Climate change and population growth will drive the need for ‘smart’ crops to meet food demands, according to GlobalData. The leading data and analytics company notes that the huge amount of data that would be needed to ensure the highest crop efficiency will lead to greater automation in farming by 2030.

Fourth agricultural revolution brings automated, self-regulating crops by 2030

GlobalData’s latest report, ‘Tech in 2030 — Thematic Research’, predicts that 2030’s farms will become ‘smart’, driven by the need to produce more food on less land. To maximise yield, farms will need to collect and monitor huge amounts of data from their crops and livestock. For example, to grow wheat in a field effectively, growth rate, nutritional content, fluid intake, and soil quality should be recorded, collected via numerous sensors. This data will be fed into agriculture technology platforms, which combined internet of things (IoT) and automation in order for the crops to self regulate.

Rachel Foster Jones at GlobalData, comments: “Multiple issues are currently putting pressure on agriculture: climate change is threatening capacity, population growth is accelerating, the amount of available land is reducing, and labour shortages are worsening. Agriculture technology will promise a much-needed solution.”

Smart greenhouses already on the rise; smart greenhouse jobs triple in a year

GlobalData’s report highlights that we are already seeing growth in agricultural technology. Hiring for smart greenhouse-related roles has more than tripled from 2021.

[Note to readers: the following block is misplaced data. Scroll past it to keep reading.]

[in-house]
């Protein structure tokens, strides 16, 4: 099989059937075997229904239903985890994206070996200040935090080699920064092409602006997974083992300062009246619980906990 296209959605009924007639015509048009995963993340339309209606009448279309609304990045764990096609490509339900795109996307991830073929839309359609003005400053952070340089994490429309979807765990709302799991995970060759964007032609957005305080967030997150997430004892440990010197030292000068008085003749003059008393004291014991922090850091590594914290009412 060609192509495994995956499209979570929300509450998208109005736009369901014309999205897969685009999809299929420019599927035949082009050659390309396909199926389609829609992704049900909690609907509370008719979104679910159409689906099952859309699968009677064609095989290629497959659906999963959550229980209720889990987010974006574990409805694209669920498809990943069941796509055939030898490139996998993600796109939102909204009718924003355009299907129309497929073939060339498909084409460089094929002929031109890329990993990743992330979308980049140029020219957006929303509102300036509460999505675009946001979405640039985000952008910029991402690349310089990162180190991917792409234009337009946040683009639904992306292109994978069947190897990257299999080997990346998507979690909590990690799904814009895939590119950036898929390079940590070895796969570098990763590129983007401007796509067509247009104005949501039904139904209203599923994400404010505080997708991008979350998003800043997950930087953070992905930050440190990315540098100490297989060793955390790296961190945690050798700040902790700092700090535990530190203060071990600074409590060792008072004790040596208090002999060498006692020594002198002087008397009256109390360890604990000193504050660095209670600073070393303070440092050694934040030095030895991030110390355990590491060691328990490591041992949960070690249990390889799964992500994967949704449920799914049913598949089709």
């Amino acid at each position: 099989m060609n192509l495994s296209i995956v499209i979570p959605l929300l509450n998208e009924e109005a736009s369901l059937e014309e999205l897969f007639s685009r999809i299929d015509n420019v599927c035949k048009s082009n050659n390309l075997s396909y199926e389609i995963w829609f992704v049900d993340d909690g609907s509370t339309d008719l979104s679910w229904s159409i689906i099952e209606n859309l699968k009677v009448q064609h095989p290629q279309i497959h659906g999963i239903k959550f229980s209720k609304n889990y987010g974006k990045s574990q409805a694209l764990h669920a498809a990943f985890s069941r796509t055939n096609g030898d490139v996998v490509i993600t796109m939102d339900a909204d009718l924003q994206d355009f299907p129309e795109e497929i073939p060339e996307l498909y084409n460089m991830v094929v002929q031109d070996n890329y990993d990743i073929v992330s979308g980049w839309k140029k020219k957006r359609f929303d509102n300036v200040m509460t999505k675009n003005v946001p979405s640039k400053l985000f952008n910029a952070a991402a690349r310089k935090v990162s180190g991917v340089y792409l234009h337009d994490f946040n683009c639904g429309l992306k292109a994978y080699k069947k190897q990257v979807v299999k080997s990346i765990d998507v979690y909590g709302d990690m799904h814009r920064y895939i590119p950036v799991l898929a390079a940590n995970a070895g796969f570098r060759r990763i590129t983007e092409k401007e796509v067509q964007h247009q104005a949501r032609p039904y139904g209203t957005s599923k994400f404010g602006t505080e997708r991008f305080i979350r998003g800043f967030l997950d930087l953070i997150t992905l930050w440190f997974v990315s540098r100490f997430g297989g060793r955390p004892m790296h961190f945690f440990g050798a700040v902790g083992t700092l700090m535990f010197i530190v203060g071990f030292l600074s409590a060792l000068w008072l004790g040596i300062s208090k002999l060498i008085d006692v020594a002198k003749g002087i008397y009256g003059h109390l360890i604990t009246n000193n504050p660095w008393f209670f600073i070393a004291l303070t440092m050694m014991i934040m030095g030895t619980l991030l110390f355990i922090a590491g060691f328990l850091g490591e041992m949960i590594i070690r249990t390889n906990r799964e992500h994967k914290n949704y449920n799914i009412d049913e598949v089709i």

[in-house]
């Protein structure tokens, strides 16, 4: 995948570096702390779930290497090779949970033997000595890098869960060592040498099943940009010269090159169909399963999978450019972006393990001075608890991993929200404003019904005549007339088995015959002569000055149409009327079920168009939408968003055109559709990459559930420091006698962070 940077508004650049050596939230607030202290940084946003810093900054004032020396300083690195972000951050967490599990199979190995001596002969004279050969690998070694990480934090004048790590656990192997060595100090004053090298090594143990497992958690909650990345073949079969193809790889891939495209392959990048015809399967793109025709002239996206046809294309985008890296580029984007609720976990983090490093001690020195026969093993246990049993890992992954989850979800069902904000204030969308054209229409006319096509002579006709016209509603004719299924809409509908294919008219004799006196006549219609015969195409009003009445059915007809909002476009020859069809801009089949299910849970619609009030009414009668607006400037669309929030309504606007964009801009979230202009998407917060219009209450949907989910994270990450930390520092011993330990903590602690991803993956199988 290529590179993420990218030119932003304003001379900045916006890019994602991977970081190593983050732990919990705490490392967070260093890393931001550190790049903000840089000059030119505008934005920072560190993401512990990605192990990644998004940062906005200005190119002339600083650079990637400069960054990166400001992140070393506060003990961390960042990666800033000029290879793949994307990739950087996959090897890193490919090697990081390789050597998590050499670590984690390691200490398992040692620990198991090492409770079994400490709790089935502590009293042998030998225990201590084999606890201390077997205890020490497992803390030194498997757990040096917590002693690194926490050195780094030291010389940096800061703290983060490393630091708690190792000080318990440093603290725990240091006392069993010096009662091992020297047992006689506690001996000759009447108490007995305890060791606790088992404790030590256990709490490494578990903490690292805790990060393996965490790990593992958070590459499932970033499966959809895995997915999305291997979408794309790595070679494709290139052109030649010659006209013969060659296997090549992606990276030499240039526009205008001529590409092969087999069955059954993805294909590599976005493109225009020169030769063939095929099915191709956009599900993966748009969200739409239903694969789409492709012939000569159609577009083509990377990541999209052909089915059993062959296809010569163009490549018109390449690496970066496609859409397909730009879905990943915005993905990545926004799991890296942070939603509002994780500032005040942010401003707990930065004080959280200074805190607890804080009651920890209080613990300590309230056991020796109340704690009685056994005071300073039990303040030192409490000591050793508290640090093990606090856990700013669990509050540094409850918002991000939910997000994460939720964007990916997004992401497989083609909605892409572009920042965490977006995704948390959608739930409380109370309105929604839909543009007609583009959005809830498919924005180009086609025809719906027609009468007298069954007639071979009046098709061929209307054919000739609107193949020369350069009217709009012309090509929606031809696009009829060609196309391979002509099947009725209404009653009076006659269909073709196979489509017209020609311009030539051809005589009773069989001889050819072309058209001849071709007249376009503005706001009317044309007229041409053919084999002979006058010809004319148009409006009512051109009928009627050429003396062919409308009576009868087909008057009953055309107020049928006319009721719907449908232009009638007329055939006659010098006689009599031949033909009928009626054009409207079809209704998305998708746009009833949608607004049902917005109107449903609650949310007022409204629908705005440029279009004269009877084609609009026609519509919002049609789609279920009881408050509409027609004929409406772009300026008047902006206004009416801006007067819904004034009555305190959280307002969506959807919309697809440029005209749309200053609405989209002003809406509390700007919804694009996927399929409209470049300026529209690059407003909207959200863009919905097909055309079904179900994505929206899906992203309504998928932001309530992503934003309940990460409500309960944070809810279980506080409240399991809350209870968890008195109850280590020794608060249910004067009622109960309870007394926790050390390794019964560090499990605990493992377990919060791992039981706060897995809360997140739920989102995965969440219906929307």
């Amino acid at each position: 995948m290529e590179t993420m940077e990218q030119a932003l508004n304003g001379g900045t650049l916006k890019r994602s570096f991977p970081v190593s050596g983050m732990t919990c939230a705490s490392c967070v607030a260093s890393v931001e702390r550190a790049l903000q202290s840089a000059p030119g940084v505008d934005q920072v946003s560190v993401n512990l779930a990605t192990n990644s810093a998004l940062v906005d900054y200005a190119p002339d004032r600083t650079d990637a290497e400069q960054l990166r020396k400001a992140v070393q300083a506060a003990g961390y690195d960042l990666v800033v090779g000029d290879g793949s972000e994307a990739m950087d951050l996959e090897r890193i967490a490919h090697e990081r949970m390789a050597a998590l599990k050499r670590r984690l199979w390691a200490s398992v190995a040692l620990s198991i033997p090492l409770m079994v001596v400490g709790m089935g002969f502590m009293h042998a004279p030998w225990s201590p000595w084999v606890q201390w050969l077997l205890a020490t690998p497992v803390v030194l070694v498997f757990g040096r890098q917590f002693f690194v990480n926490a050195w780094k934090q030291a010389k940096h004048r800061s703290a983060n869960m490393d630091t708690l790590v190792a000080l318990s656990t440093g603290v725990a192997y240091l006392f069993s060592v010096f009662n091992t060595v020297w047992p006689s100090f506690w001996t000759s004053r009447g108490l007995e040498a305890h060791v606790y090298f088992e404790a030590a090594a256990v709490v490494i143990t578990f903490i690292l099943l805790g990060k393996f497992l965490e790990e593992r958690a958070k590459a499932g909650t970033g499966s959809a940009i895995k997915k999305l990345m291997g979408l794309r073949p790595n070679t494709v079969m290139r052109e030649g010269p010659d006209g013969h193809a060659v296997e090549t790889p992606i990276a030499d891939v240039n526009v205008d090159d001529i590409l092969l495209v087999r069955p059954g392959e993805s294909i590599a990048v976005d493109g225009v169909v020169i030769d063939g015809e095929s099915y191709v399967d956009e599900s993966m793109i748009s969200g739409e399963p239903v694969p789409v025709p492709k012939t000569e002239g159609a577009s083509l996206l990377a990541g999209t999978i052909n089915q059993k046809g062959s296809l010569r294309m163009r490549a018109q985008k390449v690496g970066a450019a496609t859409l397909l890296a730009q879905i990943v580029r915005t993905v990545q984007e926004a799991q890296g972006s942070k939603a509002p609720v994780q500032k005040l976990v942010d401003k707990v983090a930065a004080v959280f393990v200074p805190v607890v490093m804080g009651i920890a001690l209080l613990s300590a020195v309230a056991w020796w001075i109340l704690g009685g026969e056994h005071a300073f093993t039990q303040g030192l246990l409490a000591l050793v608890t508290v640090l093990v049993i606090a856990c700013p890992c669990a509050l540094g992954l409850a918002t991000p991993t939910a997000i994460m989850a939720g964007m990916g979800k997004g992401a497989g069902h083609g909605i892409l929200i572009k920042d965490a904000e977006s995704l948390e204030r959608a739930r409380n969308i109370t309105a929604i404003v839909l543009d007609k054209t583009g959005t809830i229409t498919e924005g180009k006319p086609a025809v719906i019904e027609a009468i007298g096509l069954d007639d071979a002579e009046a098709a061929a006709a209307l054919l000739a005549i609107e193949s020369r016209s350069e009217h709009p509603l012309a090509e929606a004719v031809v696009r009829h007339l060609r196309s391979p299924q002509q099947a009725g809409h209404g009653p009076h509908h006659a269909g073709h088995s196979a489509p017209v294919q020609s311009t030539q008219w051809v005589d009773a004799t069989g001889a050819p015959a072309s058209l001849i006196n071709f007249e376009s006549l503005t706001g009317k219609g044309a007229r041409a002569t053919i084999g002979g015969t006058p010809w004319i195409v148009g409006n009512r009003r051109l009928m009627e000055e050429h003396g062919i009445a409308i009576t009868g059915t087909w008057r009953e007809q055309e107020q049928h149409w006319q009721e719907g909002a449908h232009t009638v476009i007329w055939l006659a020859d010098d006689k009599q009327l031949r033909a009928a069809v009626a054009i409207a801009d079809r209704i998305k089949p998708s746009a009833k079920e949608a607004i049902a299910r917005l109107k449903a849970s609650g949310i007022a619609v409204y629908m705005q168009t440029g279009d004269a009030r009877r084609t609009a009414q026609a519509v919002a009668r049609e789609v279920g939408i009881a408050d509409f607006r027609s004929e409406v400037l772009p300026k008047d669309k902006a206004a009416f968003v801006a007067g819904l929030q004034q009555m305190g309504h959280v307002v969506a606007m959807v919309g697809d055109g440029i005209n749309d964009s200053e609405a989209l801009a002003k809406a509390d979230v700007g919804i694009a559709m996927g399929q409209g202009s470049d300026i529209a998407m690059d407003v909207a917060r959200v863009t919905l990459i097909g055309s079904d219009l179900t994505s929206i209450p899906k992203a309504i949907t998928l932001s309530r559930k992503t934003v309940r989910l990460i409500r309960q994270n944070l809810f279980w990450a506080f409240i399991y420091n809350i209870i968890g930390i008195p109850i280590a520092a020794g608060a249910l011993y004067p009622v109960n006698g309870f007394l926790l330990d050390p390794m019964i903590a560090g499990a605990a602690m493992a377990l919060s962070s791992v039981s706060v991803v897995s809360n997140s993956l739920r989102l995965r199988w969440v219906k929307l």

Foster Jones adds: “Investment in smart greenhouses is only going to increase as the challenges facing the agricultural sector call for more automation. As automation increases, farmers will by hired more and more for their technical expertise and data processing skills, as well as their knowledge of the agricultural process. Current young farmers should start upskilling now to give themselves an edge.”

Agricultural drones already seeing rapid innovation

GlobalData’s report also reveals that the agricultural drone* industry is the fastest growing among the non-military drone segments, in terms of the number of patents. Agricultural drone related patents have experienced a 14-fold increase between 2015 and 2021.

Rachel Foster Jones adds: “Currently, drones conduct imaging and monitoring tasks for farms. However, there is rapid innovation in this area. Modular-based innovation will mean that drones will be able to undertake advanced crop spraying and terrain monitoring by 2030. The labor crisis and skills shortage will bolster agriculture drone demand, as they will be able to undertake time-consuming tasks.”

Agricultural drones are unmanned aerial vehicles used in agriculture for yield optimization and monitoring.

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